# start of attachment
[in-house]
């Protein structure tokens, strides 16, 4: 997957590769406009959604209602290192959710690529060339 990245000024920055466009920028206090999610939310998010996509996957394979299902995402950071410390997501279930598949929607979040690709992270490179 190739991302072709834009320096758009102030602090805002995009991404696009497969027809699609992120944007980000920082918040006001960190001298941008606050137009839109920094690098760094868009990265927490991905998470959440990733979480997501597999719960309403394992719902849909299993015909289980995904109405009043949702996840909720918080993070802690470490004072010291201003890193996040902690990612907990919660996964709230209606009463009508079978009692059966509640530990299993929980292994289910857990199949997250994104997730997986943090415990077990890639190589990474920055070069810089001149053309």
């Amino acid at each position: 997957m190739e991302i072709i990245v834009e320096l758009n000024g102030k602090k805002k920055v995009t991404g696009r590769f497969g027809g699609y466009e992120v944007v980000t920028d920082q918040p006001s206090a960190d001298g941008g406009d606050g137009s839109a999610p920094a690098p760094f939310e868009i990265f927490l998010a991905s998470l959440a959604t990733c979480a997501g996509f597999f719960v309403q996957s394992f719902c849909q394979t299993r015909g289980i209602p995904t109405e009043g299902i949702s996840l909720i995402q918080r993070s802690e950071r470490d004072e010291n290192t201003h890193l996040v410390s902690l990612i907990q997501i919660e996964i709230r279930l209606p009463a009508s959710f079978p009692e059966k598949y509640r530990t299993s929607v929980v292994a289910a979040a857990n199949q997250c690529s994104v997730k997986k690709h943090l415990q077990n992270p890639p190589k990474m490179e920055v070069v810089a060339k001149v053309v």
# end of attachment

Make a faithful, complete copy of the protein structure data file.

[in-house]
């Protein structure tokens, strides 16, 4: 997957590769406009959604209602290192959710690529060339 990245000024920055466009920028206090999610939310998010996509996957394979299902995402950071410390997501279930598949929607979040690709992270490179 190739991302072709834009320096758009102030602090805002995009991404696009497969027809699609992120944007980000920082918040006001960190001298941008606050137009839109920094690098760094868009990265927490991905998470959440990733979480997501597999719960309403394992719902849909299993015909289980995904109405009043949702996840909720918080993070802690470490004072010291201003890193996040902690990612907990919660996964709230209606009463009508079978009692059966509640530990299993929980292994289910857990199949997250994104997730997986943090415990077990890639190589990474920055070069810089001149053309």
């Amino acid at each position: 997957m190739e991302i072709i990245v834009e320096l758009n000024g102030k602090k805002k920055v995009t991404g696009r590769f497969g027809g699609y466009e992120v944007v980000t920028d920082q918040p006001s206090a960190d001298g941008g406009d606050g137009s839109a999610p920094a690098p760094f939310e868009i990265f927490l998010a991905s998470l959440a959604t990733c979480a997501g996509f597999f719960v309403q996957s394992f719902c849909q394979t299993r015909g289980i209602p995904t109405e009043g299902i949702s996840l909720i995402q918080r993070s802690e950071r470490d004072e010291n290192t201003h890193l996040v410390s902690l990612i907990q997501i919660e996964i709230r279930l209606p009463a009508s959710f079978p009692e059966k598949y509640r530990t299993s929607v929980v292994a289910a979040a857990n199949q997250c690529s994104v997730k997986k690709h943090l415990q077990n992270p890639p190589k990474m490179e920055v070069v810089a060339k001149v053309v």